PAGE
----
2. Thank you kindly! I hope this story becomes a very guilty read for those who give it a try as we'll be getting up close and personal with some of the strangest urban myths via a guy who claims to have written the best. Wouldn't trust him though. it's all about finding out just what Steph is saying.

    But not just yet.

    Now, this is a writers circle. Tell me how one could improve SPIDERFINGERS

  3. Well....

    That was a jaunty misdirected step..

    I really like the concept of an odd sided convo. Nice tactic. Is this the nonversation i saw mentioned once, but forgot to look up?? Th idea of SFs relating these urban myths, little moments of choas that break the order so much they become legendary is quite interesting. Mmmm now to work out the common thread...

    Lonliness, self fascination, neglect. Struggle with life....these are underlyig themes n the boys life..

    Im liking the ambulance duo, very typical but well done, they should pop up every now and then (or mebe we could overhear them havin a convo over viscous black coffee, of that mangled actress they found?).

    Something i found odd was that SFs is not consistant with what we have seen already. is this following the last? The kurt one? Understandably he would need some down time, or a litlle sojourn of a milder nature, but it comes across that he is suddenly a lot older, the way he tells the storys and speaks to steph as if she is a child, makes him seem like an old man. He rambles. His disquiet, angst, self loathing (whilst being self loving) seems to have been completely forgotten.

    I think there are also pacing issues. It all follows one steady rythm, with a little bump when the boy gets stuck, a slight lift with Star/Ruth in the bathroom, and a glimmer of the sinister when the specialist becomes evermore SFs. I suppose this is a lil ironic, as i have said befre that your pacing has a abrupt, staccato thing going on before. A happy medium perhaps.

    Admitadly i do enjoy how diverse your installments are, having such a larger than life protagonist as your story, instead of you charcter, then putting him through his paces.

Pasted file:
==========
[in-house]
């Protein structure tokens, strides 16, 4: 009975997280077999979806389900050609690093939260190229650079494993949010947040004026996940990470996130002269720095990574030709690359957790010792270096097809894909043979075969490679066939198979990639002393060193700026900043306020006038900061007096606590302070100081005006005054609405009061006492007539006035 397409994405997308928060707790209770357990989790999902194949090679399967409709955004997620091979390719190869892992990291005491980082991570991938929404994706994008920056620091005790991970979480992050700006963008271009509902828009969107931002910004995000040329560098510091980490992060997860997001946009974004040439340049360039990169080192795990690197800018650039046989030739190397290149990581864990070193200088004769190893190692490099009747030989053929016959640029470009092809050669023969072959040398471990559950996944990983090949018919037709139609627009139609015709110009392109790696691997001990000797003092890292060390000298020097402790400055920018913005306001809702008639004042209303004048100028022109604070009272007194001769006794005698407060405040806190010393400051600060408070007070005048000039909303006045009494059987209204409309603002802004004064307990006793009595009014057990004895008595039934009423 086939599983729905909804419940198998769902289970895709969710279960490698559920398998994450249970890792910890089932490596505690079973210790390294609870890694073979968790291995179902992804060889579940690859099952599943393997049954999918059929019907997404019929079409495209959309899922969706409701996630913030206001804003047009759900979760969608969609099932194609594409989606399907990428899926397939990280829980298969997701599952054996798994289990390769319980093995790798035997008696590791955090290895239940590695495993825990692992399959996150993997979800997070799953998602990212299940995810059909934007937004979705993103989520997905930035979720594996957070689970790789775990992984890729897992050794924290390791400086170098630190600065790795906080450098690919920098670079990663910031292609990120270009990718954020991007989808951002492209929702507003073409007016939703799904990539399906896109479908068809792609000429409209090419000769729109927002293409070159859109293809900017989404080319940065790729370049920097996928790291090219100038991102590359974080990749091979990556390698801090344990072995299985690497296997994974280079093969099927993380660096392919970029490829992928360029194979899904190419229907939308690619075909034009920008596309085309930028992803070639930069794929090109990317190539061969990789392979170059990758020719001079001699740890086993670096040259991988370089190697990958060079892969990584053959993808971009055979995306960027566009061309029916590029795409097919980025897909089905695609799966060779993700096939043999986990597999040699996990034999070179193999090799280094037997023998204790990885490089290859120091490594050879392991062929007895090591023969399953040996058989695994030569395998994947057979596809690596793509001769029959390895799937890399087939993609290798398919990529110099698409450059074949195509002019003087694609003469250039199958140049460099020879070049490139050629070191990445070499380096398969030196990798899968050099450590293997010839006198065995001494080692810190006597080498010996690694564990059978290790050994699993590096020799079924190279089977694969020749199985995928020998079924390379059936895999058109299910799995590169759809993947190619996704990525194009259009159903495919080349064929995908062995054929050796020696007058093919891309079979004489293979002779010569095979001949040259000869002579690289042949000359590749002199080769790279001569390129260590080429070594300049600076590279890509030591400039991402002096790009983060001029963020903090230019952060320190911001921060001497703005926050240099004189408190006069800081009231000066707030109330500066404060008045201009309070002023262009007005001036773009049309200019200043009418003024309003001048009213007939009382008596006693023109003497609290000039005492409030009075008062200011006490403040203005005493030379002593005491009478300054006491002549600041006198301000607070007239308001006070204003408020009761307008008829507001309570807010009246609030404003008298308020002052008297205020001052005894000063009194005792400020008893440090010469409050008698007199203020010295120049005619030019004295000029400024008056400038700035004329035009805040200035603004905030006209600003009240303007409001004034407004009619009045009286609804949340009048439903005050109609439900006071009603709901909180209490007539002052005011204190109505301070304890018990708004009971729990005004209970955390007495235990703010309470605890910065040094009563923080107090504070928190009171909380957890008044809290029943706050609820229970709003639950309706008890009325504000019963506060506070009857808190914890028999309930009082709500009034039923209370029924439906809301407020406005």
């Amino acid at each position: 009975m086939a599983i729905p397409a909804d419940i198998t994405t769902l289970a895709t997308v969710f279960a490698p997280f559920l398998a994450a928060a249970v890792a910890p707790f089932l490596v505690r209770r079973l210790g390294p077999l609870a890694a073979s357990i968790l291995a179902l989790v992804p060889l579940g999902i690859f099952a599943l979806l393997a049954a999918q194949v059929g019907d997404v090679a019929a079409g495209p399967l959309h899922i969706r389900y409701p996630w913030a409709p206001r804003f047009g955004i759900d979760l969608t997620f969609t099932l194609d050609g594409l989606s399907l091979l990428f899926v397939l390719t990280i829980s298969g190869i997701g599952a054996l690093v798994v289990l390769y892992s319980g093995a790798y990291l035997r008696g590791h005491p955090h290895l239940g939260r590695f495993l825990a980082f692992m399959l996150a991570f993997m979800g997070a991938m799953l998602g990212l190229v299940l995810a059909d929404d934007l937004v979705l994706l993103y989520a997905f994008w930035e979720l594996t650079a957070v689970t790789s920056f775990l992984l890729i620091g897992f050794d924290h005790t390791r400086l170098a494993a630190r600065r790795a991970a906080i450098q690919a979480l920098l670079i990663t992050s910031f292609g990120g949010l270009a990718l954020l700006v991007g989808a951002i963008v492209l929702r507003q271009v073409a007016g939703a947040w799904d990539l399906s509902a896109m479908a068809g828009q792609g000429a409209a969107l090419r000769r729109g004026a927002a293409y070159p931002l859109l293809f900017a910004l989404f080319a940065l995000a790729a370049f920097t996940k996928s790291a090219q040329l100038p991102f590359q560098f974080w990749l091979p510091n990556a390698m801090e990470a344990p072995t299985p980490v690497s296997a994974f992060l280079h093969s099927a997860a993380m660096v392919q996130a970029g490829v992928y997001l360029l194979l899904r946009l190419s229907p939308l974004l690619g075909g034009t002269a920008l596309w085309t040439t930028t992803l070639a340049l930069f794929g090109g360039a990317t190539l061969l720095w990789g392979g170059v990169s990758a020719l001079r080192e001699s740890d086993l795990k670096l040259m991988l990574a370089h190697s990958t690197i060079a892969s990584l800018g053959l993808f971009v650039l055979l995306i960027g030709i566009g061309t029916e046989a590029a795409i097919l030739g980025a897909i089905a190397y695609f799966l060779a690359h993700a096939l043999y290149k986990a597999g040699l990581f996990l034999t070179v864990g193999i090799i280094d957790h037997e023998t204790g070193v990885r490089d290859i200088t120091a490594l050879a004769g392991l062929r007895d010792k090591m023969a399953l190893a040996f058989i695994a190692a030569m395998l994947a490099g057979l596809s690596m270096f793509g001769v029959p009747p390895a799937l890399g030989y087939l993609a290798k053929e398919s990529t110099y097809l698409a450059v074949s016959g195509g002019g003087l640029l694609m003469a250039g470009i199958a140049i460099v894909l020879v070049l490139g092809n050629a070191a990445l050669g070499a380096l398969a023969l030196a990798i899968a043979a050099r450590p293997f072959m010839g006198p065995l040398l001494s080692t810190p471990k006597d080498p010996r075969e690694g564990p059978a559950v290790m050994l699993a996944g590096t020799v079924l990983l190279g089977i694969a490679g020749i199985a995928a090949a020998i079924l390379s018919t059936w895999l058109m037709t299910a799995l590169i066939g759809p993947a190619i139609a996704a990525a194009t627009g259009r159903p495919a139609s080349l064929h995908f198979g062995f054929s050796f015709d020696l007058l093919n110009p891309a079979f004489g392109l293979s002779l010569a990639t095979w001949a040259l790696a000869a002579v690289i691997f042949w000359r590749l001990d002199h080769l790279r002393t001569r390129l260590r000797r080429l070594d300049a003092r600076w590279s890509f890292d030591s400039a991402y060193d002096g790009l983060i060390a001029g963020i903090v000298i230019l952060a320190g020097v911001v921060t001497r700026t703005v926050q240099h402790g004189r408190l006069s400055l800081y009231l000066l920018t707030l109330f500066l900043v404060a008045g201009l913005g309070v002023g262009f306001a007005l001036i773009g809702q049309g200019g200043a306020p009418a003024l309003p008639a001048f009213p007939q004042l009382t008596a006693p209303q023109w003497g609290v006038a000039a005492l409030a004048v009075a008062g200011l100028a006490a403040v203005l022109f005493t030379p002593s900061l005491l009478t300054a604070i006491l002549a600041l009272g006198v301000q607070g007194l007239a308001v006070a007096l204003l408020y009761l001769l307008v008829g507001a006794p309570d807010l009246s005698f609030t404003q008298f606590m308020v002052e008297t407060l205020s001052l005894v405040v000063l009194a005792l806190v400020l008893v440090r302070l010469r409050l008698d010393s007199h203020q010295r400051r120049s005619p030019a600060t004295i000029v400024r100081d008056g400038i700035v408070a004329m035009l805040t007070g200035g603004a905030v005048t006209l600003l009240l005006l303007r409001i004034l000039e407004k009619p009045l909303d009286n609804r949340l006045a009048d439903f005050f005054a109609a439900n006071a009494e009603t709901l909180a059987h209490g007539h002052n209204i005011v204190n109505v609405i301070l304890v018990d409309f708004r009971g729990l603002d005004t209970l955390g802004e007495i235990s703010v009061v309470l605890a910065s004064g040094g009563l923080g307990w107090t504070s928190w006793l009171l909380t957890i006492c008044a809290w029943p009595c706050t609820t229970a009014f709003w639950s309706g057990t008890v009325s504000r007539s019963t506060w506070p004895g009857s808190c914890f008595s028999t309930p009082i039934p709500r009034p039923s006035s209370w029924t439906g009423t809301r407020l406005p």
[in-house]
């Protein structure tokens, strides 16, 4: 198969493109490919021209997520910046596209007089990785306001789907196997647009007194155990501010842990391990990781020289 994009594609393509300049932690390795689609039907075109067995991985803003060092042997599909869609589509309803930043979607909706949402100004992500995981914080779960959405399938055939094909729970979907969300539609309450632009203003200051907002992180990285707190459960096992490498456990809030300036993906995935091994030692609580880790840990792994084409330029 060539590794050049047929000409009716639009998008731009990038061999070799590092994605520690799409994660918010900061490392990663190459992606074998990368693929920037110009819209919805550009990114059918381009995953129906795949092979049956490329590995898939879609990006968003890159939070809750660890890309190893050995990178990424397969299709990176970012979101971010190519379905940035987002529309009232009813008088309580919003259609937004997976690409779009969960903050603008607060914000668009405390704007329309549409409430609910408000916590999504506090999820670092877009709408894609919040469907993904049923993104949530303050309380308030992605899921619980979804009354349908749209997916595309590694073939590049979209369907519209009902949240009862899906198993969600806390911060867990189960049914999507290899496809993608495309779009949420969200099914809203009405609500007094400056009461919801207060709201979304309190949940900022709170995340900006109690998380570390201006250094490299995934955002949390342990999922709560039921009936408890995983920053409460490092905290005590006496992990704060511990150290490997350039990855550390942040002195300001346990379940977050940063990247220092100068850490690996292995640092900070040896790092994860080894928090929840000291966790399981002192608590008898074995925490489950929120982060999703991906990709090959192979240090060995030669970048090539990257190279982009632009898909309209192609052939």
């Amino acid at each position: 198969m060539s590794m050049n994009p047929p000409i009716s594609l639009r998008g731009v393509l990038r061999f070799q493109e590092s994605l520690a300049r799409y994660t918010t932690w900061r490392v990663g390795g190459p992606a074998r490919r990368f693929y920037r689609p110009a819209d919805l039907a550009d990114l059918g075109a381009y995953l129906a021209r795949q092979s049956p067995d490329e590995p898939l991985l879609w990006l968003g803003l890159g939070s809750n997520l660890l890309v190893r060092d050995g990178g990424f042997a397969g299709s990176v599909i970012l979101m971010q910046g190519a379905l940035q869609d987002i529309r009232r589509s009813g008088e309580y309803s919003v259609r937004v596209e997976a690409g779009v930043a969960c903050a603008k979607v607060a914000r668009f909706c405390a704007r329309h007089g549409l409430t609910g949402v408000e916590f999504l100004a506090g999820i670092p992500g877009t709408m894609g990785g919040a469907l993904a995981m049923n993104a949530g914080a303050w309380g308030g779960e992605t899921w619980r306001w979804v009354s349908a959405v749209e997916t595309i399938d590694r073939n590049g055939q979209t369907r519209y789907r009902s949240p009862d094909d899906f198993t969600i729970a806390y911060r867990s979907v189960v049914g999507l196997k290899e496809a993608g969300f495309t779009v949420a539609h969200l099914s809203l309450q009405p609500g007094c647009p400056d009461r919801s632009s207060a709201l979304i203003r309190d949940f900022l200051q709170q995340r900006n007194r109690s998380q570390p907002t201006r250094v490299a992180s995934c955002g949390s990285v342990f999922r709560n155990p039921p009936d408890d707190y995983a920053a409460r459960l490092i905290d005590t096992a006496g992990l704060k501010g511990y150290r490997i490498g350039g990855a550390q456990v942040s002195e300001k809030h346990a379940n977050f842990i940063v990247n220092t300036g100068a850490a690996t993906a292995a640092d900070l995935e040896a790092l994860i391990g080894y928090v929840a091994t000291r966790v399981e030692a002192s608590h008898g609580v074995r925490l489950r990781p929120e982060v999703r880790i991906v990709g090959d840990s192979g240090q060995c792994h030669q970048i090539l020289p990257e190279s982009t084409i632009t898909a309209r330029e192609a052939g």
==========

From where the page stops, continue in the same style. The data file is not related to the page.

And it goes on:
4. Thanks for appreciating my madness yet again.
    A few questions I'll answer for you. The rest will be revealed over time...

    First, I consider this story to come after Hero-Worship and you'll find out more about what he's been doing with the obvious 'gap' between story arcs.

    He does seem mighty chipper doesn't he? Fancy that. No, I won't tell you but my god i was very, very afraid that older readers wouldn't quite catch that as his charm offensive on Steph takes up a lot of the view of him so to speak.

    Yes the pacing is very much more considerate of your past comments. Anymore snappier and I think the reader will be asked too much. Tons to take in, tons to re-read as we delve a little deeper into this doll over the year.

    I could point out the common thread, but I'm betting the next issue might give it away, not to say that the common threads in the Babushka tales will ruin the overall narrative that Spiderfingers appears to be pupeteering.

    For every race a winner.
    For ever winner, a medal.

  5. Intriguing. so...doll? Thoughts of creating a woman? Time gap. Puppeteering? What i thought was lacking in SFs, could take a diff meaning from another perspective. Sfs rather self assured knowledge that he would meet Steph again to continue the tale...

    Maybe these thoughts of Lillith are influencing me, but has he created a possible mate, and is testing her he the gold medal?!

  6. Interesting theory, and yes the idea that Adam had a first wife, unwilling to subjugate herself to the will of Adam and thereby god might even influence the grand finale next Jan (Won't be posting in December...too busy that time of year). She'd be an intriguing minor character to replace one I'd thought up to move the plot.

    She'd be more interesting anyway.

    Am I answering anything here? You're catergorically wrong regarding a good 90% of what you just said. Love to see your creativity in action though ;)